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Thursday, Nov. 29, 2012

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Killer instinct: Sanfrecce Hiroshima striker Hisato Sato has scored 22 goals so far this season, helping his club clinch its first-ever J. League title last weekend. KYODO

SOCCER SCENE

Debut title fitting reward for Sanfrecce's consistent campaign


Sanfrecce Hiroshima may have had to wait until the J. League's 20th season before winning their first piece of silverware, but after clinching the championship with a resounding win in front of a home crowd on Saturday, the achievement will taste all the sweeter.

Andrew McKirdy

Sanfrecce beat Cerezo Osaka 4-1 to capture the title on the penultimate weekend of the season while nearest rival Vegalta Sendai lost to Albirex Niigata, bringing a premature end to a vibrant championship race that looked like it would go down to the wire once again. Vegalta must live with the knowledge that they took only three points from four critical games with a first-ever title within touching distance, but Sanfrecce's dismantling of Cerezo was typical of their season and a fitting way to end the wait for one of the league's original 10 members.

Central to Hiroshima's triumph was striker Hisato Sato, the league's top scorer and the overwhelming candidate to win the player of the year award next Monday. The 30-year-old's speed, agility and poacher's instinct may not fit national team manager Alberto Zaccheroni's profile of a modern target man, but Sato's 22 goals have suited club manager Hajime Moriyasu just fine and set the example for teammates Yojiro Takahagi, Toshihiro Aoyama and Koji and Kazuyuki Morisaki to follow.

Moriyasu has also made a name for himself by winning the league in his first season as manager, but the former Sanfrecce midfielder was quick to pay tribute to predecessor Mihailo Petrovic for laying the foundations over his 5½ years in charge. Under the circumstances it is easy to view Moriyasu as the latecomer piggy-backing on the hard work of others, but in reality the 44-year-old gave the team more balance with a subtle shift toward defense and fostered a mental toughness that provided the edge with so many contenders vying for the title.

Sanfrecce's achievement is all the more impressive given the level of expectation at the start of the season, with the club coming off the back of consecutive seventh-place finishes and bidding farewell to Petrovic and Southampton-bound striker Tadanari Lee over the winter. Departures have been steady with Yuichi Komano, Yosuke Kashiwagi and Tomoaki Makino all leaving the club in recent years, but with teams all over the J. League losing talent to Europe at an ever-increasing rate, the leveled playing field has allowed smaller teams such as Sanfrecce and Vegalta the chance to challenge for honors.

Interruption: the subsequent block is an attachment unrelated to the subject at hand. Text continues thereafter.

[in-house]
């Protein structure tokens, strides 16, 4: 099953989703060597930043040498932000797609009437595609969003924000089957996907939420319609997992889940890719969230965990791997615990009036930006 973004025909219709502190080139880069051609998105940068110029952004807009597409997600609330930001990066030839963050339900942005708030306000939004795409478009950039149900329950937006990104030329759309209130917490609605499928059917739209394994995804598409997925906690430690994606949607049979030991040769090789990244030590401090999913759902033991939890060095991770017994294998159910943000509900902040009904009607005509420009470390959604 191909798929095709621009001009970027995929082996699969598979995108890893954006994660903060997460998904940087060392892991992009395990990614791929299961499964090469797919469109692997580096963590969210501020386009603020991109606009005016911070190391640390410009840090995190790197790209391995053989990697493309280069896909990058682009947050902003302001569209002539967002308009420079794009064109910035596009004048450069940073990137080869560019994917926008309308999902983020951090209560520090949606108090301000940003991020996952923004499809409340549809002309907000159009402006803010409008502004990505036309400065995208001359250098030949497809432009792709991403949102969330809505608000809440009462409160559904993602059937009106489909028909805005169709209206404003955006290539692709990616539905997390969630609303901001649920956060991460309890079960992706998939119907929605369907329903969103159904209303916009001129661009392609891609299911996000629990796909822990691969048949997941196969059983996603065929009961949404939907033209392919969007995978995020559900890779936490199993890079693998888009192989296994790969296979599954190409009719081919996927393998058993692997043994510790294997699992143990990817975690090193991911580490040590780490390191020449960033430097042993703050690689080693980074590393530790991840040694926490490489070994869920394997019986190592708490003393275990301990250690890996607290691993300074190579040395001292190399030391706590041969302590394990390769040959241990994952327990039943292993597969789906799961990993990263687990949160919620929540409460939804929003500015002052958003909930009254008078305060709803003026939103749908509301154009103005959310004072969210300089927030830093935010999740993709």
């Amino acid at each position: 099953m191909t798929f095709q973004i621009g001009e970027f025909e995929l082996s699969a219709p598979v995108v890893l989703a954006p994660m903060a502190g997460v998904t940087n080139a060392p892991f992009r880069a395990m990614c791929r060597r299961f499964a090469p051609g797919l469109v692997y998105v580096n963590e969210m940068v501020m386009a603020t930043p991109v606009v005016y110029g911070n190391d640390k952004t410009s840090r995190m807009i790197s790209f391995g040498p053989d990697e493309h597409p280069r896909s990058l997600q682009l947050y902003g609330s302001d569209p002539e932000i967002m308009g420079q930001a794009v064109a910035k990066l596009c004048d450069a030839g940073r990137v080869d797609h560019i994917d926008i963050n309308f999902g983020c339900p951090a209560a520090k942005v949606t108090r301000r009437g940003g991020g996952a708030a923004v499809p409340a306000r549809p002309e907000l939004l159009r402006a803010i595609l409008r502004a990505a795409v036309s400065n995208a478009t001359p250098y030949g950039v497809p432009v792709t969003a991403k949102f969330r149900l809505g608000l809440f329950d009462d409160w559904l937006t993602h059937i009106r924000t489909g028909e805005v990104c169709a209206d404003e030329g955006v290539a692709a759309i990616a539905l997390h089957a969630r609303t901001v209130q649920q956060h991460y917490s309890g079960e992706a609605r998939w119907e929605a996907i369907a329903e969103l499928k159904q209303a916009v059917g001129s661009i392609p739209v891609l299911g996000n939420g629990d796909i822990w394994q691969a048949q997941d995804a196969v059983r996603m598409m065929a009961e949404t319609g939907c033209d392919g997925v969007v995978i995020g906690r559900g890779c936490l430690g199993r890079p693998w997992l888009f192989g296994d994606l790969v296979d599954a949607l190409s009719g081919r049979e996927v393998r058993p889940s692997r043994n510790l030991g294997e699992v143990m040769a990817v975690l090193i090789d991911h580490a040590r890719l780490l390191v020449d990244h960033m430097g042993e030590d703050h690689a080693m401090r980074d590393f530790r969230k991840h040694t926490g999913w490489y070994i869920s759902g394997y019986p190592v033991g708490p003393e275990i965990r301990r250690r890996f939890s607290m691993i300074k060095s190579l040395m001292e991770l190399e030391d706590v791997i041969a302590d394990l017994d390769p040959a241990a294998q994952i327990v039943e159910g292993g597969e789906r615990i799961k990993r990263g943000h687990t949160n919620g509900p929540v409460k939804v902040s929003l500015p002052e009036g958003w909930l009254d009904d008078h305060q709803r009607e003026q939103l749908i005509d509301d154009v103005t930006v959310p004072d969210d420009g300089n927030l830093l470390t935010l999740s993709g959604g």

If this year's championship has suffered a slight overall dip in quality as a result, however, that is not to say Sanfrecce did not deserve their title. Moriyasu's side has not fallen out of the top two since the 12th round of games, and although Vegalta spent more time in first place, the newly crowned champions held their nerve when it mattered most.

Now Sanfrecce can turn their thoughts toward the Club World Cup, beginning with the opening game against New Zealand's Auckland City in Yokohama next Thursday. Momentum, home support and a lack of travel fatigue will all work in their favor, and if Moriyasu can harness the same spirit that took Kashiwa Reysol all the way to the semifinals last year, a date with Brazil's Corinthians will be the reward.

Having spent the previous 19 years with nothing to show for their efforts, Sanfrecce will be determined to make the most of their time in the spotlight.

If next season's competition is as evenly matched as this, who knows when they will come out on top again?



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